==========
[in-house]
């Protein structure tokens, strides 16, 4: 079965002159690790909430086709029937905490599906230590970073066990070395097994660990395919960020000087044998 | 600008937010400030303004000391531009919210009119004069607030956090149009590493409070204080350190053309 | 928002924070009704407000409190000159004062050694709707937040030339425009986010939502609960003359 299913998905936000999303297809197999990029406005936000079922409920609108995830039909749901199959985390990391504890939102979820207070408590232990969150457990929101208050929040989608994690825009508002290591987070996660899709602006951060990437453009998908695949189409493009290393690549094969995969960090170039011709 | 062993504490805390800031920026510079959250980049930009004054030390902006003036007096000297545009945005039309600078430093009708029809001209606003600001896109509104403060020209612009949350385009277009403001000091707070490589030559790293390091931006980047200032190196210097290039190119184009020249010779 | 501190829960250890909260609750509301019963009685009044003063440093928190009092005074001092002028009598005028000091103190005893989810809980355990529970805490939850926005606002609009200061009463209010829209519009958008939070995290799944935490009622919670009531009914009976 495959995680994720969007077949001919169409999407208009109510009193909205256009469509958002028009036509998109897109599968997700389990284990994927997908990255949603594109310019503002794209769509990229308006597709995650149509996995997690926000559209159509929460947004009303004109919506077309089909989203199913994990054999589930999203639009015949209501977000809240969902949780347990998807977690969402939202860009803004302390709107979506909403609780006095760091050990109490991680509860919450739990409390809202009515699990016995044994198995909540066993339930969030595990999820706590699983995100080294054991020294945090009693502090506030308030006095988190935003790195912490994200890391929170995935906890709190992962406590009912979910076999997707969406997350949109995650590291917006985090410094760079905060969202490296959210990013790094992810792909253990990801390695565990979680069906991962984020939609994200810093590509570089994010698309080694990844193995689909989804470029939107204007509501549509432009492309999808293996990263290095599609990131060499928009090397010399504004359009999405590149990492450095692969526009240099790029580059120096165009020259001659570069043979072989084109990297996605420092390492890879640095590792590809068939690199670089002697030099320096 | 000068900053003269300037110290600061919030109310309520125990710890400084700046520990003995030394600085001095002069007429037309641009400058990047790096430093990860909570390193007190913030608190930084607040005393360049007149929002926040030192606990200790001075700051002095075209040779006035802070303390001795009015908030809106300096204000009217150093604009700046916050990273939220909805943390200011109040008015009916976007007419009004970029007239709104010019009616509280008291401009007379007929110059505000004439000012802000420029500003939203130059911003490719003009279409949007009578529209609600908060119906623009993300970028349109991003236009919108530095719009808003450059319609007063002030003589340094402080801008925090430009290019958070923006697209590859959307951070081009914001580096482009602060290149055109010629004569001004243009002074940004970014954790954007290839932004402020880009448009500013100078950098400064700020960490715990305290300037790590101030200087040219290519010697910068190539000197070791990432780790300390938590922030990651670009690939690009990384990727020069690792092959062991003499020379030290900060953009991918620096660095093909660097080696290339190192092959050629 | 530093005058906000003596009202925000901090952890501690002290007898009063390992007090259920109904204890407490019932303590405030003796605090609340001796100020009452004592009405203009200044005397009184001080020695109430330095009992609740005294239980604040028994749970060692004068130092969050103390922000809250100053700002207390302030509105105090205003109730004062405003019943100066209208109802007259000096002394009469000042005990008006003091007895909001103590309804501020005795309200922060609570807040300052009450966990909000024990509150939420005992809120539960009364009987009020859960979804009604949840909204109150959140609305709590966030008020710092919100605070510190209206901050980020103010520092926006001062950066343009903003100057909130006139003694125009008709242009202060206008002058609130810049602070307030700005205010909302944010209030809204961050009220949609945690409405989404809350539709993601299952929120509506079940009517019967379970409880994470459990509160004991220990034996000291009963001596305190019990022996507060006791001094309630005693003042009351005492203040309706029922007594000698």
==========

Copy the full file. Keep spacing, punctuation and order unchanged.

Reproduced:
[in-house]
């Protein structure tokens, strides 16, 4: 079965002159690790909430086709029937905490599906230590970073066990070395097994660990395919960020000087044998 | 600008937010400030303004000391531009919210009119004069607030956090149009590493409070204080350190053309 | 928002924070009704407000409190000159004062050694709707937040030339425009986010939502609960003359 299913998905936000999303297809197999990029406005936000079922409920609108995830039909749901199959985390990391504890939102979820207070408590232990969150457990929101208050929040989608994690825009508002290591987070996660899709602006951060990437453009998908695949189409493009290393690549094969995969960090170039011709 | 062993504490805390800031920026510079959250980049930009004054030390902006003036007096000297545009945005039309600078430093009708029809001209606003600001896109509104403060020209612009949350385009277009403001000091707070490589030559790293390091931006980047200032190196210097290039190119184009020249010779 | 501190829960250890909260609750509301019963009685009044003063440093928190009092005074001092002028009598005028000091103190005893989810809980355990529970805490939850926005606002609009200061009463209010829209519009958008939070995290799944935490009622919670009531009914009976 495959995680994720969007077949001919169409999407208009109510009193909205256009469509958002028009036509998109897109599968997700389990284990994927997908990255949603594109310019503002794209769509990229308006597709995650149509996995997690926000559209159509929460947004009303004109919506077309089909989203199913994990054999589930999203639009015949209501977000809240969902949780347990998807977690969402939202860009803004302390709107979506909403609780006095760091050990109490991680509860919450739990409390809202009515699990016995044994198995909540066993339930969030595990999820706590699983995100080294054991020294945090009693502090506030308030006095988190935003790195912490994200890391929170995935906890709190992962406590009912979910076999997707969406997350949109995650590291917006985090410094760079905060969202490296959210990013790094992810792909253990990801390695565990979680069906991962984020939609994200810093590509570089994010698309080694990844193995689909989804470029939107204007509501549509432009492309999808293996990263290095599609990131060499928009090397010399504004359009999405590149990492450095692969526009240099790029580059120096165009020259001659570069043979072989084109990297996605420092390492890879640095590792590809068939690199670089002697030099320096 | 000068900053003269300037110290600061919030109310309520125990710890400084700046520990003995030394600085001095002069007429037309641009400058990047790096430093990860909570390193007190913030608190930084607040005393360049007149929002926040030192606990200790001075700051002095075209040779006035802070303390001795009015908030809106300096204000009217150093604009700046916050990273939220909805943390200011109040008015009916976007007419009004970029007239709104010019009616509280008291401009007379007929110059505000004439000012802000420029500003939203130059911003490719003009279409949007009578529209609600908060119906623009993300970028349109991003236009919108530095719009808003450059319609007063002030003589340094402080801008925090430009290019958070923006697209590859959307951070081009914001580096482009602060290149055109010629004569001004243009002074940004970014954790954007290839932004402020880009448009500013100078950098400064700020960490715990305290300037790590101030200087040219290519010697910068190539000197070791990432780790300390938590922030990651670009690939690009990384990727020069690792092959062991003499020379030290900060953009991918620096660095093909660097080696290339190192092959050629 | 530093005058906000003596009202925000901090952890501690002290007898009063390992007090259920109904204890407490019932303590405030003796605090609340001796100020009452004592009405203009200044005397009184001080020695109430330095009992609740005294239980604040028994749970060692004068130092969050103390922000809250100053700002207390302030509105105090205003109730004062405003019943100066209208109802007259000096002394009469000042005990008006003091007895909001103590309804501020005795309200922060609570807040300052009450966990909000024990509150939420005992809120539960009364009987009020859960979804009604949840909204109150959140609305709590966030008020710092919100605070510190209206901050980020103010520092926006001062950066343009903003100057909130006139003694125009008709242009202060206008002058609130810049602070307030700005205010909302944010209030809204961050009220949609945690409405989404809350539709993601299952929120509506079940009517019967379970409880994470459990509160004991220990034996000291009963001596305190019990022996507060006791001094309630005693003042009351005492203040309706029922007594000698």